University of Tasmania
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Paying it back: does community service activities promote desistance in prisoners?

posted on 2023-05-26, 03:23 authored by Graham, Steve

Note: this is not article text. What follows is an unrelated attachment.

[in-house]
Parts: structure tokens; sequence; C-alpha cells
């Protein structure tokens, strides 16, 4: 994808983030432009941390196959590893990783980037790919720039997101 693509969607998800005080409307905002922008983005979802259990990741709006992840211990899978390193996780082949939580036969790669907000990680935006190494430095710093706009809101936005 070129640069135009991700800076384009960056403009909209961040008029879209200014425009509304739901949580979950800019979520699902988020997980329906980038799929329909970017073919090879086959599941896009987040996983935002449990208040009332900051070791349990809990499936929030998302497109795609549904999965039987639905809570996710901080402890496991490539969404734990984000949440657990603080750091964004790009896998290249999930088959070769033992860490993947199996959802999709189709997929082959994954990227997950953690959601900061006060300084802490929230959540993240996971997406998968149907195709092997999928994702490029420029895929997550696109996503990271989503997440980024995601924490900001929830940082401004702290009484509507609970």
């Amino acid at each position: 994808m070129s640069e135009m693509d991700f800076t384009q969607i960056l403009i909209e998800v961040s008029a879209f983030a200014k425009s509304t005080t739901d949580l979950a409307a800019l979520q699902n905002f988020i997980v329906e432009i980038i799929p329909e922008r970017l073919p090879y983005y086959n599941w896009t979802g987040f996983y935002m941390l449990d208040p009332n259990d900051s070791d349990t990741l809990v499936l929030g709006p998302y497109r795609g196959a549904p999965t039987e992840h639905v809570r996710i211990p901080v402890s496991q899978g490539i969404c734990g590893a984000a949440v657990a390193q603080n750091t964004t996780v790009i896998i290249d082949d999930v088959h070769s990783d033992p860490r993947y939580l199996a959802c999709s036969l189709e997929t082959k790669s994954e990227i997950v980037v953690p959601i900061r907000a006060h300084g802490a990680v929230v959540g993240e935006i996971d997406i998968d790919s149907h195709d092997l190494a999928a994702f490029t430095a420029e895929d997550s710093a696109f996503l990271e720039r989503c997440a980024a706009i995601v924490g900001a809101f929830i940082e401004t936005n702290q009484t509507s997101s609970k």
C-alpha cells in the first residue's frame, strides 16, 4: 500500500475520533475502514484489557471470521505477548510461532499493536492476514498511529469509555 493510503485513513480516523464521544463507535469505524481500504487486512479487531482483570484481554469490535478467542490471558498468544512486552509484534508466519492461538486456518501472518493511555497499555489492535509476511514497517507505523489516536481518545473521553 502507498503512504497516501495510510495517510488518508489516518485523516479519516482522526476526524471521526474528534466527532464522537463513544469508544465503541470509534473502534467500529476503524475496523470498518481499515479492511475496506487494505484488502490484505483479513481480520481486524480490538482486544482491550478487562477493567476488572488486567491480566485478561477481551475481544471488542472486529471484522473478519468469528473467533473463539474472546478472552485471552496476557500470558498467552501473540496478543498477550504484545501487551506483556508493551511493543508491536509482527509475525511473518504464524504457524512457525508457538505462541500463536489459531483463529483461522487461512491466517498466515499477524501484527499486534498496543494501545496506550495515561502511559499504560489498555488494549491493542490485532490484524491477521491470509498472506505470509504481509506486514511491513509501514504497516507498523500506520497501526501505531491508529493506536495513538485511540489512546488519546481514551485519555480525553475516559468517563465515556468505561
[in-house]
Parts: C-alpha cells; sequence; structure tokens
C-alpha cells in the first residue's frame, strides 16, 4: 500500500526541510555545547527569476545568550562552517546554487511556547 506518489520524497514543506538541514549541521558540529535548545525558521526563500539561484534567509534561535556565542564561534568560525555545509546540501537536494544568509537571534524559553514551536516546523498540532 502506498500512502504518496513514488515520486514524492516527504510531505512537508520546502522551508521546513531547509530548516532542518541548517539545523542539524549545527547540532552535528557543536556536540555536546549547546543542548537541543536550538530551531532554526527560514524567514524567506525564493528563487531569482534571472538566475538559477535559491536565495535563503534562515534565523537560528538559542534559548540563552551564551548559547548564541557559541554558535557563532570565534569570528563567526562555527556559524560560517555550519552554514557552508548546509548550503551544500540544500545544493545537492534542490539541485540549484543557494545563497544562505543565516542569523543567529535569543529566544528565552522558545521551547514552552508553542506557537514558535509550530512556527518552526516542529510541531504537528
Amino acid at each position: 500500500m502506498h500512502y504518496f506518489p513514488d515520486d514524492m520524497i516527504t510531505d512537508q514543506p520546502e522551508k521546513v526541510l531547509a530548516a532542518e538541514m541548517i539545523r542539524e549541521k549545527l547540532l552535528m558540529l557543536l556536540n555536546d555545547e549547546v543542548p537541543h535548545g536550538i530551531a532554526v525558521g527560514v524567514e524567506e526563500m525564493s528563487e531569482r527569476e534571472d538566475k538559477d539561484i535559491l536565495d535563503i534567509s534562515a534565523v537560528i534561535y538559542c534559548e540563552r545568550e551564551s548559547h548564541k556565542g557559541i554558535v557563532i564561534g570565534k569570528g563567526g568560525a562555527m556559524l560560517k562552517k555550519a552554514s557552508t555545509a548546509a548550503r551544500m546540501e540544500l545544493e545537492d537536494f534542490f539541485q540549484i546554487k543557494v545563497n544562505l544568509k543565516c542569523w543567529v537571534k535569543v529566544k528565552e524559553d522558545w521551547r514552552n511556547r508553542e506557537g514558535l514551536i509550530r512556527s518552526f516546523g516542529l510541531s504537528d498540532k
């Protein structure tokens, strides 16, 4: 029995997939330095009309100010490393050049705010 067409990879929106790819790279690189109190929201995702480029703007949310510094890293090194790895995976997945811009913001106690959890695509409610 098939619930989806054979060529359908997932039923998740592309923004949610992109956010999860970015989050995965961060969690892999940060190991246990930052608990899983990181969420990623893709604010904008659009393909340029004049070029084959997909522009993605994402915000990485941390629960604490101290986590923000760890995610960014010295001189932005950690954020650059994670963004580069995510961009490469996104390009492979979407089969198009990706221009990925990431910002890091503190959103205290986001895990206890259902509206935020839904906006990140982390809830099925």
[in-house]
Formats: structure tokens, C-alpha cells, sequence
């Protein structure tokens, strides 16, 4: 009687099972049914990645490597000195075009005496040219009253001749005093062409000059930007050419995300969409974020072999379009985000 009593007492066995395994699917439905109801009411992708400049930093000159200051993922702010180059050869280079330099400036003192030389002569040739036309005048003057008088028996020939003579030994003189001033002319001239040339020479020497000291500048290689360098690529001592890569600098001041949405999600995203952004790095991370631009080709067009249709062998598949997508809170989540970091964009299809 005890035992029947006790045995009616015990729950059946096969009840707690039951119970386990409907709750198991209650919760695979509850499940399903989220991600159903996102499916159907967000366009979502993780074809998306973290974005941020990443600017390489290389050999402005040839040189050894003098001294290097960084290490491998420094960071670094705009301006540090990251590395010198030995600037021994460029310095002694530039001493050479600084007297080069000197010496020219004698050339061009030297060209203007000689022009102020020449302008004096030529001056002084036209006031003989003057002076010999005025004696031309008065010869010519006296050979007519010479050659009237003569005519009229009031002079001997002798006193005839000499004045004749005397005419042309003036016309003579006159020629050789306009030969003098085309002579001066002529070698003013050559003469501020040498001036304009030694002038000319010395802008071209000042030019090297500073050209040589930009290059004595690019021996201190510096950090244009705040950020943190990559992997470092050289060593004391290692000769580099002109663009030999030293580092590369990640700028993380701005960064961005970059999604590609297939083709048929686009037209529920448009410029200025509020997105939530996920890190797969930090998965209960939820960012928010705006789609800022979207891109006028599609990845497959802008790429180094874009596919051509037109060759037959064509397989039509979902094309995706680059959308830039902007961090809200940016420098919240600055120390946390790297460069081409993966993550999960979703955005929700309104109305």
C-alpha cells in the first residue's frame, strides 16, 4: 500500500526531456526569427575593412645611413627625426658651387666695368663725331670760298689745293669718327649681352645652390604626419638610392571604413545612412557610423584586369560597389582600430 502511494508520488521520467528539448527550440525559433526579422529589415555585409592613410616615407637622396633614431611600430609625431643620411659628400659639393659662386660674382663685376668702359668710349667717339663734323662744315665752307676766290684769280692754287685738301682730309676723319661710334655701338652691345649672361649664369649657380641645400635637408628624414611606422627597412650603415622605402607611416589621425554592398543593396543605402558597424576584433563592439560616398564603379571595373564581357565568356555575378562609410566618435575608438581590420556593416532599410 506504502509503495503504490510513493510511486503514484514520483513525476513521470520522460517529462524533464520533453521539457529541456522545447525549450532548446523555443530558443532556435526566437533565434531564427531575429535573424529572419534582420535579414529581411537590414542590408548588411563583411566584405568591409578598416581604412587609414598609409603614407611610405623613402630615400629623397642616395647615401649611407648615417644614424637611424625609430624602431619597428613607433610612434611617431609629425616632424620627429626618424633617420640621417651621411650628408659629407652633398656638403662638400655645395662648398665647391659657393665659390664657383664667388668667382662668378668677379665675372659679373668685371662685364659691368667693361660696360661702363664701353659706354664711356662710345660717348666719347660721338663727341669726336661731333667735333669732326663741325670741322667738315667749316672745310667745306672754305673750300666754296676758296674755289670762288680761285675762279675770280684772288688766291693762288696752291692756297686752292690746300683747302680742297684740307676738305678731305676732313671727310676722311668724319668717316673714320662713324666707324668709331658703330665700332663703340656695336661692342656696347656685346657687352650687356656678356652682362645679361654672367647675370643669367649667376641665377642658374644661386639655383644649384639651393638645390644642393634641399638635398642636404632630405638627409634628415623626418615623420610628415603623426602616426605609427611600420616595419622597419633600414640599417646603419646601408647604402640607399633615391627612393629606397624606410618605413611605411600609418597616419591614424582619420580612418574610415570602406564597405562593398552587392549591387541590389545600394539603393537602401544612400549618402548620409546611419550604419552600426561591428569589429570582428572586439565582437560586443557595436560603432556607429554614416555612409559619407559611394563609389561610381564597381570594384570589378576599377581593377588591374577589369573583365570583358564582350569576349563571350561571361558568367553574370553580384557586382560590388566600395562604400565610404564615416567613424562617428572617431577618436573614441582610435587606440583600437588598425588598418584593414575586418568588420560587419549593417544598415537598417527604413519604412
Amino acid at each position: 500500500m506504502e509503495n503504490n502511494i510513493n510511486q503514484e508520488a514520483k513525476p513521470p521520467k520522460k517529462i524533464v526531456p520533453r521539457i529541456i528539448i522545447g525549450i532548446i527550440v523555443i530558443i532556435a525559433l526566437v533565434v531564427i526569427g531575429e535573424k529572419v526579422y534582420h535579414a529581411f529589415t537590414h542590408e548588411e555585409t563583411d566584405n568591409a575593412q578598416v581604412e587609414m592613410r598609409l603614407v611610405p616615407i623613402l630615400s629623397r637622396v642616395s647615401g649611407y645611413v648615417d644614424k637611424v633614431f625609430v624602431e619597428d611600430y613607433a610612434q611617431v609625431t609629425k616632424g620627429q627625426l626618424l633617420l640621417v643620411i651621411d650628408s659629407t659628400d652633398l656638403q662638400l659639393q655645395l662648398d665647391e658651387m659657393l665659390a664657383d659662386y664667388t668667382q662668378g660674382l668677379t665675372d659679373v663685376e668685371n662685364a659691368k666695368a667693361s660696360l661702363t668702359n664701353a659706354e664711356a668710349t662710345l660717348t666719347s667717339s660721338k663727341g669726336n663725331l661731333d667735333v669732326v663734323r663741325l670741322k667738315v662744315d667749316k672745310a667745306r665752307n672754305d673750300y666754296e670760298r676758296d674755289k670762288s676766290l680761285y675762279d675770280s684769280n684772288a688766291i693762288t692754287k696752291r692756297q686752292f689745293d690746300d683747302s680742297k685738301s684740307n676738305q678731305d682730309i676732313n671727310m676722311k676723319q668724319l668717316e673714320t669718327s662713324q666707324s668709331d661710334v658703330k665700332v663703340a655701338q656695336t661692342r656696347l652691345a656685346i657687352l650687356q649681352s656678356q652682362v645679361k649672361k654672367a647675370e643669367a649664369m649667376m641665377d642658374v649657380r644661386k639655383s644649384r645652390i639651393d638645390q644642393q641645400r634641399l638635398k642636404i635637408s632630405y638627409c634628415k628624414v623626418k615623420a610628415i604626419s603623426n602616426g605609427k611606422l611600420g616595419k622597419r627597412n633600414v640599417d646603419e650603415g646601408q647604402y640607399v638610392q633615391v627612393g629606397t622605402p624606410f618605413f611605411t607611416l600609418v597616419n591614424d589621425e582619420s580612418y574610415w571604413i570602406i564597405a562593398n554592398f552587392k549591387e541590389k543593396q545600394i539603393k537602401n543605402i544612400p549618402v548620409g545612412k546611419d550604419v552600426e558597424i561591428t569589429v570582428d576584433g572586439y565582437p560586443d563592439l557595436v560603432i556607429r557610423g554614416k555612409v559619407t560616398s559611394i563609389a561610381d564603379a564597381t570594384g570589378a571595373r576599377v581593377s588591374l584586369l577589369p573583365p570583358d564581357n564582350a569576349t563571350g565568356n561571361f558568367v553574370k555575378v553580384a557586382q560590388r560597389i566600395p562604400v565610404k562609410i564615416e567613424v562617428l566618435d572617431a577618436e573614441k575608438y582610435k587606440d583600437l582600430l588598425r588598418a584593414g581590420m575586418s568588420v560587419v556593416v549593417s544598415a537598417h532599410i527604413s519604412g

The prison as an institution in society is a complex and multi layered set of social relations confined to specific geographical places. Working with prisoners in these circumstances is a necessary and important task as they are nearly all released back into society. This highlights not only issues of the causes of crime and the nature of punishment, but also the importance of understanding and supporting the processes of desistance (of ceasing offending), pro-social change and community reintegration in that setting. The task of corrections is to maintain the safe order and security of the prison, reduce risk and recidivism, and support pro-social change in prisoners. It is the latter part which is difficult as corrections broadly applies mechanisms of security, but often fails to identify suitable individual solutions. The research explores the use and impact of community service activities as a means of assisting desistance from crime for both minimum enclosed and minimum open prisoners in the custody of Tasmania Prison Service. In the past, community service has been used in many jurisdictions as a low level reintegration mechanism, seeing it as meeting the public or local community needs. This research examines the impact and benefits to individual prisoners, the agencies and stakeholders they are assisting, and assesses the efficacy of community service activities to promote desistance and reintegration. Fourteen different prisoner community service activities are considered here ‚Äö- for the first time in the public domain. The findings of this study show that community service activities have a positive impact at a number of levels: on the staff and volunteers in the agencies, the communities who are recipients and beneficiaries of community service activities and, ultimately, the prisoners who develop their social capital, showcase their existing human capital and access real opportunities and supports for reintegration. This framework is developed in the context of Tasmania, and yet has relevance and utility to be tailored for other jurisdictions.


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